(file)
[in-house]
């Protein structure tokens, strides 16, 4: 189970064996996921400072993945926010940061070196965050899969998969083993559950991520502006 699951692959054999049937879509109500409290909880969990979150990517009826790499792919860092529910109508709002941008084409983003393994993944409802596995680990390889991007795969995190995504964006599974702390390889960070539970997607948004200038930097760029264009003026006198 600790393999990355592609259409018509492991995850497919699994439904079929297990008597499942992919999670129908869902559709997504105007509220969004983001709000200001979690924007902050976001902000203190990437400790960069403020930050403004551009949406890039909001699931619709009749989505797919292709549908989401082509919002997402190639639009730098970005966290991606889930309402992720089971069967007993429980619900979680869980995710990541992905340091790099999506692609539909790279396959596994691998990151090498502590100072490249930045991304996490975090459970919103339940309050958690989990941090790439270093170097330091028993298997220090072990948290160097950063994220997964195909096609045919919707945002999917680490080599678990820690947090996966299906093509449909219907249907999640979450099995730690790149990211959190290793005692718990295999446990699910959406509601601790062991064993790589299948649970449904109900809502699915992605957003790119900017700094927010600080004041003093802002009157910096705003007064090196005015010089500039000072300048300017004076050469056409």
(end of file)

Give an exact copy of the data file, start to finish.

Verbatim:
[in-house]
């Protein structure tokens, strides 16, 4: 189970064996996921400072993945926010940061070196965050899969998969083993559950991520502006 699951692959054999049937879509109500409290909880969990979150990517009826790499792919860092529910109508709002941008084409983003393994993944409802596995680990390889991007795969995190995504964006599974702390390889960070539970997607948004200038930097760029264009003026006198 600790393999990355592609259409018509492991995850497919699994439904079929297990008597499942992919999670129908869902559709997504105007509220969004983001709000200001979690924007902050976001902000203190990437400790960069403020930050403004551009949406890039909001699931619709009749989505797919292709549908989401082509919002997402190639639009730098970005966290991606889930309402992720089971069967007993429980619900979680869980995710990541992905340091790099999506692609539909790279396959596994691998990151090498502590100072490249930045991304996490975090459970919103339940309050958690989990941090790439270093170097330091028993298997220090072990948290160097950063994220997964195909096609045919919707945002999917680490080599678990820690947090996966299906093509449909219907249907999640979450099995730690790149990211959190290793005692718990295999446990699910959406509601601790062991064993790589299948649970449904109900809502699915992605957003790119900017700094927010600080004041003093802002009157910096705003007064090196005015010089500039000072300048300017004076050469056409």